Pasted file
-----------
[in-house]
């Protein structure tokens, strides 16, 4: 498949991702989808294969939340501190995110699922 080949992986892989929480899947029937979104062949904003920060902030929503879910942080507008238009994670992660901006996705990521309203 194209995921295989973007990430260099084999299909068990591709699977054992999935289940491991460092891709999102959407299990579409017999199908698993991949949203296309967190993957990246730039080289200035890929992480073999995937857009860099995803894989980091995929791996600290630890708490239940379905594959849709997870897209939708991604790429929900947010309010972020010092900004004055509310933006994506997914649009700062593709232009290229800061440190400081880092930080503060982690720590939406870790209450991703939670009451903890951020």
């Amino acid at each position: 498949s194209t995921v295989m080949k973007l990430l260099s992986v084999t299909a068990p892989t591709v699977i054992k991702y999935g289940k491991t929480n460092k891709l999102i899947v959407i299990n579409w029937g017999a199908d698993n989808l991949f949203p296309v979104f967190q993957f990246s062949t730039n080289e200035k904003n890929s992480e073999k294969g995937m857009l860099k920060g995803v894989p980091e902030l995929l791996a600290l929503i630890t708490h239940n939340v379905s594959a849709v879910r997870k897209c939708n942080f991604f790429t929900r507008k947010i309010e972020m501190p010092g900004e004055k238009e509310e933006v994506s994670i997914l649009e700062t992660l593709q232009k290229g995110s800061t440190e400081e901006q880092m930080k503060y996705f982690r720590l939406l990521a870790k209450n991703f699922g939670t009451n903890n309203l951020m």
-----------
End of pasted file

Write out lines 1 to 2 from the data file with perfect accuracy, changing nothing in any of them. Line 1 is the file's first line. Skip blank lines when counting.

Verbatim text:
[in-house]
């Protein structure tokens, strides 16, 4: 498949991702989808294969939340501190995110699922 080949992986892989929480899947029937979104062949904003920060902030929503879910942080507008238009994670992660901006996705990521309203 194209995921295989973007990430260099084999299909068990591709699977054992999935289940491991460092891709999102959407299990579409017999199908698993991949949203296309967190993957990246730039080289200035890929992480073999995937857009860099995803894989980091995929791996600290630890708490239940379905594959849709997870897209939708991604790429929900947010309010972020010092900004004055509310933006994506997914649009700062593709232009290229800061440190400081880092930080503060982690720590939406870790209450991703939670009451903890951020």